Sunday, July 22, 2007

The Church Musician As Artist

In his book Ein neues Lied fuer den Herrn, Joseph Cardinal Ratzinger discusses the various ways in which verse seven of Psalm 47 has been translated. Some were rather inadequate, such as "Sing a psalm." Others have come closer to the truth, such as "Sing artistically," or "Play as an inspiration."

Sing artistically.

Art indeed had its beginnings as an expression of religion--the expression of religion, probably in the days before languages were spoken. It is the way in which religion has become manifest in this world from time immemorial. And yet the idea that one should "sing artistically unto God" is a stumbling block to many and a folly to others.

Pope Paul VI once lamented that in modern times the Church and the artists had walked away from each other. (Paul was himself a great lover of art.) This problem goes back to the beginning of the modern era, when the Enlightenment ideals began to reign supreme. Both parties--artists and churchmen--began to feel that they did not need the other, and a terrible separation ensued which lasts to this day, as well as a most lamentable suspicion of art and artists on the part of a large number of people in the Church. In many cases, art is even seen as contrary to religion.

This ecclesiastical suspicion of the arts is evidenced by the scourge of mediocrity that has descended upon sacred art in general--and perhaps upon sacred music in a most particular way. Contrary to the perceptions of some, this problem of musical mediocrity is not an issue stemming from the Second Vatican Council, for the examples of mediocre music go back at least to the 19th century. One need only scan the "White List" for a sampling of some of the most forgettable music ever written. On that list you will find works by the Cecilians, who were determined to bring back the Golden Age of Polyphony but who in fact understood very little of the theory or art of that era of music and who in fact harassed those very composers who were capable of writing truly great music. The true masters of polyphony were, for the most part, only footnoted on that "White List." Then there are the likes of the Rev. Carlo Rossini (who needs no introduction to those who've followed my comments on him) and Nicola Montani, editor of the St. Gregory Hymnal. Not all of the material in the St. Gregory Hymnal is bad, but enough of it is unimpressive so as to warrant it's own category in "File 13."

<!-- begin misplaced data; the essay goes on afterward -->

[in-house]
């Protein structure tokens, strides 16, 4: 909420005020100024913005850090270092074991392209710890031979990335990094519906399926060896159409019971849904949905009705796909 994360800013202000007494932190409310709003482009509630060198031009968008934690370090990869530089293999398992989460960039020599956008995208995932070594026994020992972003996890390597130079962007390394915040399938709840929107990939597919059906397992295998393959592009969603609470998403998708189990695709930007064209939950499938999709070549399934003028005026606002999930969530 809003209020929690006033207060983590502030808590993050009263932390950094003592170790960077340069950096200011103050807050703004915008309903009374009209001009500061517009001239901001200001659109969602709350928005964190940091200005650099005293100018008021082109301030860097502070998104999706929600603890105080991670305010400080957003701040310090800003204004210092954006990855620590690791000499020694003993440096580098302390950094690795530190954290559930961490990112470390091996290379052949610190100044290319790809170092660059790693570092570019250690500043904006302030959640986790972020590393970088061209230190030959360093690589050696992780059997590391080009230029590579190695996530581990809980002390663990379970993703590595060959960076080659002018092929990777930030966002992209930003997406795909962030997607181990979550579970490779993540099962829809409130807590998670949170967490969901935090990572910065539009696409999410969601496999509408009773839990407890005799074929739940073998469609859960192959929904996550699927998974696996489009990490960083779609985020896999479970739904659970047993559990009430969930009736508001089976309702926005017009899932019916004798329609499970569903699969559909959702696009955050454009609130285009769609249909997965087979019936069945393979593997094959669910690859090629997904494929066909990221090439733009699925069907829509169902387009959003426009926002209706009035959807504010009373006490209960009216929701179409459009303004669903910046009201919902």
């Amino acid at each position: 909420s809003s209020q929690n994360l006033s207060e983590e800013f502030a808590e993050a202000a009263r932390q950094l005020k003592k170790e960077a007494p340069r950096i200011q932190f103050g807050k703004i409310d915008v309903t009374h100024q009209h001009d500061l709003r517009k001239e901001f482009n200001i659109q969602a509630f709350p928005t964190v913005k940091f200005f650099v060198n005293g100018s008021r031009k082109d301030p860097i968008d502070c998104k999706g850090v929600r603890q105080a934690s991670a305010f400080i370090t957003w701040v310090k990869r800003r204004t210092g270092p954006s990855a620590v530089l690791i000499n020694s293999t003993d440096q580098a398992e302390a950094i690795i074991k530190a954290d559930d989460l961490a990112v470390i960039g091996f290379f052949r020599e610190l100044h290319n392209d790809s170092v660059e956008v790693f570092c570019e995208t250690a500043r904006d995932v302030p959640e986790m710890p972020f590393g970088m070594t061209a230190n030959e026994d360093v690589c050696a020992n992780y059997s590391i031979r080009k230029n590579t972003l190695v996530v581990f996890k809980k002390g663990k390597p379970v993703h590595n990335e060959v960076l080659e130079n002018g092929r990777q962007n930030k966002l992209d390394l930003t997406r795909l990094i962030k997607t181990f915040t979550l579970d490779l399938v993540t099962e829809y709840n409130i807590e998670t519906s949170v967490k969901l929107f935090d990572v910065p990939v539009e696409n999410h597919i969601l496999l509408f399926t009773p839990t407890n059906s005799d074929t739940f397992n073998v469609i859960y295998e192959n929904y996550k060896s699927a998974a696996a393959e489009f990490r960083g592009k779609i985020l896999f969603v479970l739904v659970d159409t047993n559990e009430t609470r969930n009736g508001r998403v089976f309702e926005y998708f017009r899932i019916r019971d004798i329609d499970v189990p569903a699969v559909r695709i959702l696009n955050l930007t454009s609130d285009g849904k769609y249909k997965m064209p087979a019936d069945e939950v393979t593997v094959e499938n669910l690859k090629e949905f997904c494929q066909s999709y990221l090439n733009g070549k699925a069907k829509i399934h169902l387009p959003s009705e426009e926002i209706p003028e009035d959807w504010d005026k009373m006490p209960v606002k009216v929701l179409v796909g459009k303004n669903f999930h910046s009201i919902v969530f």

As the reader can see, a rather lengthy directory of lukewarm Catholic music can be produced without even mentioning "On Eagles' Wings" or "Be Not Afraid," let alone "Mother at Your Feet is Kneeling" or "Bring Flowers of the Fairest."

Mediocrity has long been the rule rather than the exception in Catholic sacred music, and churchmen of varying liturgical likes and dislikes are agreed on this point. It is seen in many places as a badge of honor and even an indication of "sincerity." Professional musicians are looked upon with suspicion, in spite of the fact that there is a very long line of distinguished professionals who devoted their lives to the praise of God through music. This lineage goes right back to the Temple in Jerusalem.

Many of the Church's better musicians have heroically tried to concoct elixirs for this epidemic mediocrity, only to be brushed back or beaten into submission. It seems that many of them end up going with the flow so as to keep food on the table. One of this writer's colleagues once lamented, "If I hear 'It's good enough' one more time....." Indeed, "excellence" seems to be defined as that which is better than mediocre. It's good enough.

Even if we could have done better.

One of the excuses put forth by many of the apologists of mediocrity is that singing high falutin' art music is not as important as ministering to the pastoral-liturgical needs of the faithful. Generally this problem is falsely set up as an "either or." For one thing, how pastoral is it to feed the people with musical stones (whether they come from the 1860's, the 1940's or the 1970's) instead of bread? For another, what's wrong with bringing the people up to the level of the music, rather than bringing the music down to the level of the people? (This presumes a rather poor level of taste amongst the people which I'm not certain is always accurate. The ones that scream are usually ideologues who presume to speak for "The People," even while the majority of people go along their merry way.) One priest who once interviewed me asked a question along the lines of how I see the musician as a minister. My response was that the musician ministers through music, so his first priority must be music. If the music is good, we musicians are well on our way to being good ministers. If it is not good, we are shirking our pastoral duties.